4. Confusion with time or place. People with Alzheimer’s can lose track of dates, seasons and the passage of time. They may have trouble understanding something if it is not happening immediately. Sometimes they may forget where they are or how they got there. What’s typical? Getting confused about the day of the week but figuring it out later.
5. Trouble understanding visual images and spatial relationships. For some people, having vision problems is a sign of Alzheimer’s. They may have difficulty reading, judging distance and determining color or contrast. In terms of perception, they may pass a mirror and think someone else is in the room. They may not recognize their own reflection. What’s typical? Vision changes related to cataracts.
6. New problems with words in speaking or writing. People with Alzheimer’s may have trouble following or joining a conversation. They may stop in the middle of a conversation and have no idea how to continue or they may repeat themselves. They may struggle with vocabulary, have problems finding the right word or call things by the wrong name (e.g., calling a watch a “hand clock”). What’s typical? Sometimes having trouble finding the right word.
7. Misplacing things and losing the ability to retrace steps. A person with Alzheimer’s disease may put things in unusual places. They may lose things and be unable to go back over their steps to find them again. Sometimes, they may accuse others of stealing. This may occur more frequently over time. What’s typical? Misplacing things from time to time, such as a pair of glasses or the remote control.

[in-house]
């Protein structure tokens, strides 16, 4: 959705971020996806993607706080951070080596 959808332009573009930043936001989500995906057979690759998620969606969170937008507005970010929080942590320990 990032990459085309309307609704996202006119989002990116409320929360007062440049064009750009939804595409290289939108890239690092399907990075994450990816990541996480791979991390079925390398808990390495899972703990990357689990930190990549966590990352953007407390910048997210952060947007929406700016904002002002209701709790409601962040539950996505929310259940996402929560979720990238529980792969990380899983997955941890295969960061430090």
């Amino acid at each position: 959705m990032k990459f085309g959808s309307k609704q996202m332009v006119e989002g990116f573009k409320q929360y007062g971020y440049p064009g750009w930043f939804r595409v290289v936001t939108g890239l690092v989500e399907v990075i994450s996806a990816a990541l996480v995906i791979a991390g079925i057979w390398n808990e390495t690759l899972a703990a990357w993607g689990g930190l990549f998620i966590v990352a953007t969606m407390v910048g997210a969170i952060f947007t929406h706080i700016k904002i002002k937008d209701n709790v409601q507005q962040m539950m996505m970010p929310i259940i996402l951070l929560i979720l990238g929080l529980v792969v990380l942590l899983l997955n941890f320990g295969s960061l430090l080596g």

8. Decreased or poor judgment. People with Alzheimer’s may experience changes in judgment or decision making. For example, they may use poor judgment when dealing with money, giving large amounts to telemarketers. They may pay less attention to grooming or keeping themselves clean. What’s typical? Making a bad decision once in a while.
9. Withdrawal from work or social activities. A person with Alzheimer’s may start to remove themselves from hobbies, social activities, work projects or sports. They may have trouble keeping up with a favorite sports team or remembering how to complete a favorite hobby. They may also avoid being social because of the changes they have experienced. What’s typical? Sometimes feeling weary of work, family and social obligations.
10. Changes in mood and personality. The mood and personalities of people with Alzheimer’s can change. They can become confused, suspicious, depressed, fearful or anxious. They may be easily upset at home, at work, with friends or in places where they are out of their comfort zone. What’s typical? Developing very specific ways of doing things and becoming irritable when a routine is disrupted.
The Alzheimer’s Association Colorado Chapter is the premier source of information and support for the more than 67,000 Coloradans with Alzheimer’s disease, their families and caregivers. Through its statewide network of offices, the Alzheimer’s Association offers education, counseling, support groups and a 24-hour Helpline at no charge to families. In addition, contributions help fund advancements in research to prevent, treat and eventually conquer this disease. The Alzheimer’s Association advocates for those living with Alzheimer’s and their families on related legislative issues, and with health and long-term care providers. For information call the Alzheimer’s Association 24/7 bilingual Helpline at 800-272-3900, or visit www.alz.org/co.